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Silent Night, Deadly Night Collection – Collector’s Series (Blu-ray Review)

One of my long standing wishlist titles for Blu-ray have been for the remaining sequels to Silent Night, Deadly Night to find their day in the sun. And at last, on December 13th, they finally will see that dawn. Vestron Video Collector’s Series from Lionsgate has updated their DVD 3 film set and is bringing it to a pretty loaded Blu-ray set. Each film is getting a commentary and plenty of interviews in tow. These films may be of the acquired taste variety, but I tend to love how weird, wacky and somehow disturbing this series gets. There’s even peak hypocrisy with known vehement hater of the first film, Mickey Rooney, leading the cast of the fifth film. This set comes at a pretty great deal for 3 films with new bonus features and you can order it using the paid Amazon Associates link at the bottom of this review.

Silent Night, Deadly Night 3: Better Watch Out!

Dr. Newbury has saved the life of the hideously injured Ricky Caldwell (Bill Moseley). The doctor has encased his patient’s exposed brain inside a Plexiglas cap, yet he has failed to revive him from his deep coma. In Newbury’s attempt to reach the comatose victim’s mind, he connects Ricky’s brain waves to a gifted clairvoyant, Laura Anderson (Samantha Scully), who unexpectedly taps into the dark and twisted realm of his haunted dreams. Ghastly things start to happen and Detective Connolly (Robert Culp), must fight to stop the dangerous experiment.

While there are some things to respect about Silent Night, Deadly Night 3, it is quite a slug to get through. It wants to be a more patient slasher, but it asks a lot of patience from the audience. The first act works well enough, but its after Ricky escapes that the movie slows down and plods. Even where the “chase” scenes are concerned, the camera work and editing take quite a lot of time to play out. Our killer even speaks quite slowly as he slashes through the cast of the film. That’s really its biggest and only real cinematic crime here is that it takes too long without being abstract enough or interesting to look at.

Monte Hellman is a really odd, but cool choice for the film. That’s probably why the film has a respectable quality to it, despite being subpar. He’s got some interesting places to take, tell and show us with the series. Hellman doesn’t quite want to do just a standard slasher and it shows. The director also seems to have a keen interesting in David Lynch/Twin Peaks. There are a few cast members from that show here as well as a future Mullholland Drive stars in Laura Harring in the cast. And there’s an excitement in cult horror icon Bill Moseley taking over the role of Ricky that comes with the film as well.

Describing the third entry to someone probably does carry that excitement. Watching it is another thing. Having seen the film probably more times than I should have, every time I realize I sort of enjoy what I’m watching, but always want the thing to get a move on it. And that’s crazy because the film is in the 90 minutes and under category. A tighter edit and this is a decent B-level holiday horror classic.

Video

Encoding: MPEG-4 AVC

Resolution: 1080p

Aspect Ratio: 1.33:1

Layers: BD-50

Clarity/Detail:  Silent Night, Deadly Night 3: Better Watch Out! arrives on 4K Ultra-HD Blu-ray in its 4×3 appearance, not cropped or reformatted for modern televisions/monitors. Its got a pretty vivid looking picture, crisp with detail and a rather bright appearance.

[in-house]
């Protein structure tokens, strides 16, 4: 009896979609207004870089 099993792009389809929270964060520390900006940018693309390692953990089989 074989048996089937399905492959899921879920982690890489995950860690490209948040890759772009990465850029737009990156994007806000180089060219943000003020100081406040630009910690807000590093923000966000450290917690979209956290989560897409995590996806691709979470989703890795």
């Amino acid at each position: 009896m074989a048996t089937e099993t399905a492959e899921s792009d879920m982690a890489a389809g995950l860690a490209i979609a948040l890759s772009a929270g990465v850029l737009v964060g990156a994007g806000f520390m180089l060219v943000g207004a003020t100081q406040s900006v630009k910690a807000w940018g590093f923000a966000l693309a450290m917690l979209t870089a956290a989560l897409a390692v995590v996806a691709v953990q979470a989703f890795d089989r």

Depth:  Depth of field is pretty solid and there’s a solid amount of spacing/pushback present. Character movement is smooth and natural, never running into any errors with blur or jitter resulting from rapid action, cutting or camera movement.

Black Levels: Black levels are pretty deep and decently consuming. Details still showcase with some ease, but it can get pretty dark at times in the outdoor scenes in the night. No crushing witnessed.

Color Reproduction: Colors are pretty rock solid and natural. Red here is a stand out, which it should be with the blood and Christmas iconography on display. This isn’t one to pop, but its got good saturation and the appearance is fitting of the aesthetic.

Flesh Tones: Skin tones have a bit of a washed look to them in many of the opening hospital sequence and then settle on a more natural look once the movie leaves there. Facial features and textures are plenty visible from pretty much all close up and medium shots, varying in further away  than that.

Noise/Artifacts: None

Audio

Format(s): English 2.0 DTS-HD MA

Subtitles: English, English SDH, Spanish

Dynamics: The film comes with a rock solid 2.0 track that features some solid balance and nuance with the vocals, effects and score. Said score comes across beautifully, with some deeper tones really resonating and warming with the viewer. This here is the natural mix for the film and it’s more than adequate for the experience.

Height: N/A

Low Frequency Extension: N/A

Surround Sound Presentation: N/A

Dialogue Reproduction: Vocals are clear and crisp

Extras

A redeemable digital code for the film is included in this set.

Audio Commentary

  • with Film Historian Jarret Gahan

Outshine The Brain Cap (HD, 16:24) – An Interview with Actor Bill Moseley. Moseley talks about being a new father when this came out and was honestly just happy to land the work here. He notes that his head was ready to go because he’d recently finished his part of Chop Top in The Texas Chainsaw Massacre 2, so that inadvertently prepped him physically to play Ricky.

Monte and Me (HD, 20:41) – An Interview with Creative Consultant Steven Gaydos. He talks his experience on the film and how he came to be a part of it as long with the quick, swift nature of the movie.

For A Live Audience: Silent Night, Deadly Night 3 (HD, 9:22) – An Interview with Executive Producer Richard Gladstein. He talks picking up the rights and continuing on in a straight to video way. How they came up with this one, what kind of window they had to shoot and how pieces came into play as well as the surprise director available and willing in Monte Hellman.

Trailer (HD, 1:29)

Still Gallery (HD, 4:20)

Silent Night, Deadly Night 4: Initiation